The results of the simulated impedance are shown in source location is known. The radiation characteristics of the
Figure 4. The real part of the impedance at the resonant proposed antenna as distributions of the energy radiated in
frequencies is close to 50 Ω, (𝑚1 ) 44.33 Ω, and (𝑚3 ) 52.76 Ω the space are shown in Figure 6. The shape of radiation varies
for 2.4 GHz and 5.69 GHz, respectively. The imaginary part according to frequency; a quasi-omnidirectional radiation is
of the impedance is almost negligible in the desired range of obtained in 2.4 GHz and 5 GHz frequencies. Therefore, the
frequency band. antenna designed is very interesting for a system of wireless
Figure 5 presents the peak gain of the proposed dual- energy harvesting, meeting the desired criteria to maximize
band antenna. In the 2.4 GHz band, the peak gain is about the captured RF energy.
4 dBi, while in the 5 GHz band the peak gain is around 7 dBi. The results obtained are very interesting and indicate
A high antenna gain is also required to harvest as much clearly that the proposed antenna is capable of providing good
wireless power as possible, especially in the case when the performances in terms of return loss, gain, and radiation
Journal of Sensors 5

Z Z
5.0452e + 000 6.8488e + 000
3.1522e + 000 5.0479e + 000
1.2591e + 000 3.2470e + 000
−6.3389e − 001 1.4461e + 000
−2.5269e + 000 −3.5481e − 001
−4.4200e + 000 −2.1557e + 000

Total gain (dB)

Total gain (dB)


−6.3130e + 000 −3.9566e + 000
−8.2061e + 000 −5.7575e + 000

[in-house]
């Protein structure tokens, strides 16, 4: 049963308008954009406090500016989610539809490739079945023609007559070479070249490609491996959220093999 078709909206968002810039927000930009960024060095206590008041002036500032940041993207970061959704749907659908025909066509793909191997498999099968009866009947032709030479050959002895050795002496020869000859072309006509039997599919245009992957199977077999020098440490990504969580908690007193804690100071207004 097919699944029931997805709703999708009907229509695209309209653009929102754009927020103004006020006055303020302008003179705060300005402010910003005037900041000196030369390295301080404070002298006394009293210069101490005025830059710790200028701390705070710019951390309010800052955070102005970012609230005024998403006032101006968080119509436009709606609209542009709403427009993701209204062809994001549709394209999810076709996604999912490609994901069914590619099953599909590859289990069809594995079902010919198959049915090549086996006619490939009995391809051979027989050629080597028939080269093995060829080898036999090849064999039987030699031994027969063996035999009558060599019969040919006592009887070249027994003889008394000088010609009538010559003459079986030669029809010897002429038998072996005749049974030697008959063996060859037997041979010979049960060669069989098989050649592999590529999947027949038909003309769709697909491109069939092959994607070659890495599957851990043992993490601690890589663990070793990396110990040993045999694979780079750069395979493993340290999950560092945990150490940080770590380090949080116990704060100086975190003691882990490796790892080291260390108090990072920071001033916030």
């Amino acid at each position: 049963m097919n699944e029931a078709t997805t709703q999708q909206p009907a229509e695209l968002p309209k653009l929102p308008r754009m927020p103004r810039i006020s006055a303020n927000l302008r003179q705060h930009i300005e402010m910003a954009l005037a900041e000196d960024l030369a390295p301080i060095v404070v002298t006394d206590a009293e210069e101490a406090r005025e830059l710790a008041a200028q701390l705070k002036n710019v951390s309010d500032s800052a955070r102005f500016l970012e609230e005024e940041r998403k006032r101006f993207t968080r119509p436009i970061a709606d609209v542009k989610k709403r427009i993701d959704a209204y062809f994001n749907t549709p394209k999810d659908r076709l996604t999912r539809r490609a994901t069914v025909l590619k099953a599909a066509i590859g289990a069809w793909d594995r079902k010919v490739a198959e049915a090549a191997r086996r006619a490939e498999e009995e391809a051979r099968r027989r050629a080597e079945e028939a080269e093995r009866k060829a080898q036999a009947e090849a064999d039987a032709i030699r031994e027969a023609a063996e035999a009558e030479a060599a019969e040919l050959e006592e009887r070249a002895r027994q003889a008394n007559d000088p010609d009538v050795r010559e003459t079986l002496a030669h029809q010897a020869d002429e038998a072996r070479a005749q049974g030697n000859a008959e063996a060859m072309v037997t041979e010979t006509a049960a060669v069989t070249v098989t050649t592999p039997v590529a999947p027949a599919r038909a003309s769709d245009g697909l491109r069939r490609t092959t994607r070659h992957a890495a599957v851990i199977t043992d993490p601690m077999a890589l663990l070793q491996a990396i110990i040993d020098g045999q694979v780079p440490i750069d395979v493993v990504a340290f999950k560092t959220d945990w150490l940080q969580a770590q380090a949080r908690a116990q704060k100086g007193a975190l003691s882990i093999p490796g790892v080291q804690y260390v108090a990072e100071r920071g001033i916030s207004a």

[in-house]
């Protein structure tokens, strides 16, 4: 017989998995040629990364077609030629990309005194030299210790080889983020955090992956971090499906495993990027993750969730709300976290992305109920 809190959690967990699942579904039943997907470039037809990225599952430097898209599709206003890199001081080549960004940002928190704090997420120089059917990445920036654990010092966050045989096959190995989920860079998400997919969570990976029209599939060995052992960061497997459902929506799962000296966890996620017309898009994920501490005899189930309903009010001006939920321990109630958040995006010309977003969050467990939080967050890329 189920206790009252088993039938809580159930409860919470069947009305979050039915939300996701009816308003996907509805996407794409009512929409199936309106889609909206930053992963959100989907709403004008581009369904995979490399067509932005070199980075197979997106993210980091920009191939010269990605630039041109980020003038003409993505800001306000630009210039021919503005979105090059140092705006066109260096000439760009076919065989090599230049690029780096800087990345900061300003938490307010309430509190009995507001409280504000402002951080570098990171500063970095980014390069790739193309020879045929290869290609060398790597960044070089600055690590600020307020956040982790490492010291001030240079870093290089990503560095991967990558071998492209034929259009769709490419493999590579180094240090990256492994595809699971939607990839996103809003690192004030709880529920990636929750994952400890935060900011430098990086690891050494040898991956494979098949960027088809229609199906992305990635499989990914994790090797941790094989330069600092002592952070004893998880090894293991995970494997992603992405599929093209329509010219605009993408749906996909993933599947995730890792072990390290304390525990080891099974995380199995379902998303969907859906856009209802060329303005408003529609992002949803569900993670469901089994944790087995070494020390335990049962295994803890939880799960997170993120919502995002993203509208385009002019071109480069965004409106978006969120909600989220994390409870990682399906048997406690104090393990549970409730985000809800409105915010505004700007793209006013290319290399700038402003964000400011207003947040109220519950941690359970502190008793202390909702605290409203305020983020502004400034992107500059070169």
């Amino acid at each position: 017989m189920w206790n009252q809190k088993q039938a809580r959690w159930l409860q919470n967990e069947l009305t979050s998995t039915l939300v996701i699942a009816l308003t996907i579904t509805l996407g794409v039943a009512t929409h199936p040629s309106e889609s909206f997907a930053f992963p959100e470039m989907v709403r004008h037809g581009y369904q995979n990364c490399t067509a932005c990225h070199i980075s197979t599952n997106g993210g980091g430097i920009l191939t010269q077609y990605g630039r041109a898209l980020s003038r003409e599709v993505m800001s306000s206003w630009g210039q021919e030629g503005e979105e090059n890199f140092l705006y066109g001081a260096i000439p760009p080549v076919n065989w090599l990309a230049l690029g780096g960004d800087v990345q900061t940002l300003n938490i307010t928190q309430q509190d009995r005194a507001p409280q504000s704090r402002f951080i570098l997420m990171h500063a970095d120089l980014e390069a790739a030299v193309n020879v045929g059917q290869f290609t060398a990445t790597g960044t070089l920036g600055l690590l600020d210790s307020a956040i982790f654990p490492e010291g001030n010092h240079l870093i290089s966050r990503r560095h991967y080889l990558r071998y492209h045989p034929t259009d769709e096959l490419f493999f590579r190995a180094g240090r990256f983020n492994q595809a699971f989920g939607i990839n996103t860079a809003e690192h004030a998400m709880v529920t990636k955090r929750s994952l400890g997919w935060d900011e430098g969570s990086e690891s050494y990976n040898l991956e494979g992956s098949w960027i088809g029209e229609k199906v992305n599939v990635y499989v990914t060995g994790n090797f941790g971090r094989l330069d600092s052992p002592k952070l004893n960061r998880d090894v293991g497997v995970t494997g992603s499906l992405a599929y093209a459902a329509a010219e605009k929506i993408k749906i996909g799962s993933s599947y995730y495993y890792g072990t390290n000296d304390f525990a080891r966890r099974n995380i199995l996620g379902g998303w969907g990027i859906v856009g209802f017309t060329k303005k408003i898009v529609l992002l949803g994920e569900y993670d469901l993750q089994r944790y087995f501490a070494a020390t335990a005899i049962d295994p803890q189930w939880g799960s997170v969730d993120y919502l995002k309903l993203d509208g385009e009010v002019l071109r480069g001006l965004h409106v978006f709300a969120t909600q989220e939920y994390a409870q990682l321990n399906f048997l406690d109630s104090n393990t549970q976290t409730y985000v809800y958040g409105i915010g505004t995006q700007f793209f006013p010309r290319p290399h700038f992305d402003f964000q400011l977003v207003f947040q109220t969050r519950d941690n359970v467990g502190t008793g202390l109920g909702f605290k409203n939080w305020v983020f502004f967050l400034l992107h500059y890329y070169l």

−1.0099e + 001 −7.5584e + 000
−1.1992e + 001 −9.3593e + 000
−1.3885e + 001 −1.1160e + 001
−1.5778e + 001 −1.2961e + 001
Y
−1.7671e + 001 −1.4762e + 001
−1.9564e + 001 Y −1.6563e + 001
−2.1457e + 001 −1.8364e + 001
−2.3350e + 001 X
−2.0165e + 001
X −2.5243e + 001 −2.1966e + 001
(a) (b)

Figure 6: 3D radiation pattern of the antenna at 2.4 GHz (a) and 5 GHz (b).

Figure 7: Photograph of proposed antenna (fabricated prototype).

pattern. Experimental tests in order to characterize the In order to evaluate the simulation analysis, the antenna
performance of the proposed antenna will be discussed in prototype was fabricated and tested in the anechoic chamber.
Section 3.
3.2. Discussion and Analysis. The measured return loss,
3. Fabrication and Evaluation shown in Figure 8, indicates clearly that the proposed antenna
has a multiband characteristic. Two resonant frequencies are
3.1. Measured Results. The fundamental objective of this located at about 2.4 GHz and 5 GHz, with the return losses
research has been to develop a receiving antenna for wireless reaching 25 dB and 13.5 dB, respectively. Compared with the
energy harvesting for the purpose of powering the wireless simulated results, the measured reflection coefficient displays
sensor networks. In order to validate the simulated results, good agreement in resonant frequency and bandwidth. The
a prototype of the proposed antenna was implemented and radiation mechanism of the total electric field is shown in
fabricated on RT/Duroid 5870 substrate (𝜀𝑟 = 2.33, tan 𝜎 = Figure 9 for 2.4 GHz and 5 GHz.
0.0012). Figure 7 shows the prototype antenna realized. The
return loss was measured using a Rohde and Schwarz ZVA 3.3. RF to DC Power Converter. Appropriate electronic cir-
24 Vector Network Analyzer and the radiation patterns were cuitry for impedance matching and rectifier may be available
tested in the anechoic chambers at the Research Center of commercially or may require design and fabrication. The
Polytechnic University of Valencia. proposed RF harvesting system consists of two parts: rectifier
Several experimental studies were conducted as part of and receiving antenna without matching circuit. The RF-DC
this research. The first series of experiments were conducted conversion module is composed of 7 stages. The design of
in the laboratory and were designed to compare the perfor- the printed circuit is based on work performed by Din et al.
mance of our prototype antenna with the simulations results. [28]. The printed circuit board of 7-stage RF-DC conversion
6 Journal of Sensors